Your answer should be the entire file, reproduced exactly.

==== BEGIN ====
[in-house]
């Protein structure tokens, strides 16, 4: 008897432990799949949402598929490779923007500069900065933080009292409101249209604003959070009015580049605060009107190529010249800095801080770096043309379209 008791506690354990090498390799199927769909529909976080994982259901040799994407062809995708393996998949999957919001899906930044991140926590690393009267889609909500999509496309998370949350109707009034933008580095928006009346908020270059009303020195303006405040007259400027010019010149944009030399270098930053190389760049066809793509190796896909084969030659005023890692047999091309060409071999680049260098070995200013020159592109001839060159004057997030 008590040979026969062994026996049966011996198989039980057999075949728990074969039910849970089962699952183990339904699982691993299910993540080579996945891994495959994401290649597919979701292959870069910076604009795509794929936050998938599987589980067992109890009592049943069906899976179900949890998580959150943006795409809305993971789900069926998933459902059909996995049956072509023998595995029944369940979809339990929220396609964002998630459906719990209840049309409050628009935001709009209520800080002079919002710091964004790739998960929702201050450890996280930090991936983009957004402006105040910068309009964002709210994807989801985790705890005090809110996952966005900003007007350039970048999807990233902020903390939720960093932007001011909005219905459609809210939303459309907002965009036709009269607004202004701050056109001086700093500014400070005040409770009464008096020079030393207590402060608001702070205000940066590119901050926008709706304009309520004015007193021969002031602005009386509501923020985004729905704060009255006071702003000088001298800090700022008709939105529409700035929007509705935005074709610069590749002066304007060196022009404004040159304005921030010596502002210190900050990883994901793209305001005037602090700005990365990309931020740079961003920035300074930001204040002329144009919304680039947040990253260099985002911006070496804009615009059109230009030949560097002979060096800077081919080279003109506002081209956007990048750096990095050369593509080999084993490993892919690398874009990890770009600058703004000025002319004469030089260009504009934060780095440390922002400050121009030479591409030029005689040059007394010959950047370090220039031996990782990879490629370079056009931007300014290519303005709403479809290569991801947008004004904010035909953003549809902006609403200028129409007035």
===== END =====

[in-house]
């Protein structure tokens, strides 16, 4: 008897432990799949949402598929490779923007500069900065933080009292409101249209604003959070009015580049605060009107190529010249800095801080770096043309379209 008791506690354990090498390799199927769909529909976080994982259901040799994407062809995708393996998949999957919001899906930044991140926590690393009267889609909500999509496309998370949350109707009034933008580095928006009346908020270059009303020195303006405040007259400027010019010149944009030399270098930053190389760049066809793509190796896909084969030659005023890692047999091309060409071999680049260098070995200013020159592109001839060159004057997030 008590040979026969062994026996049966011996198989039980057999075949728990074969039910849970089962699952183990339904699982691993299910993540080579996945891994495959994401290649597919979701292959870069910076604009795509794929936050998938599987589980067992109890009592049943069906899976179900949890998580959150943006795409809305993971789900069926998933459902059909996995049956072509023998595995029944369940979809339990929220396609964002998630459906719990209840049309409050628009935001709009209520800080002079919002710091964004790739998960929702201050450890996280930090991936983009957004402006105040910068309009964002709210994807989801985790705890005090809110996952966005900003007007350039970048999807990233902020903390939720960093932007001011909005219905459609809210939303459309907002965009036709009269607004202004701050056109001086700093500014400070005040409770009464008096020079030393207590402060608001702070205000940066590119901050926008709706304009309520004015007193021969002031602005009386509501923020985004729905704060009255006071702003000088001298800090700022008709939105529409700035929007509705935005074709610069590749002066304007060196022009404004040159304005921030010596502002210190900050990883994901793209305001005037602090700005990365990309931020740079961003920035300074930001204040002329144009919304680039947040990253260099985002911006070496804009615009059109230009030949560097002979060096800077081919080279003109506002081209956007990048750096990095050369593509080999084993490993892919690398874009990890770009600058703004000025002319004469030089260009504009934060780095440390922002400050121009030479591409030029005689040059007394010959950047370090220039031996990782990879490629370079056009931007300014290519303005709403479809290569991801947008004004904010035909953003549809902006609403200028129409007035």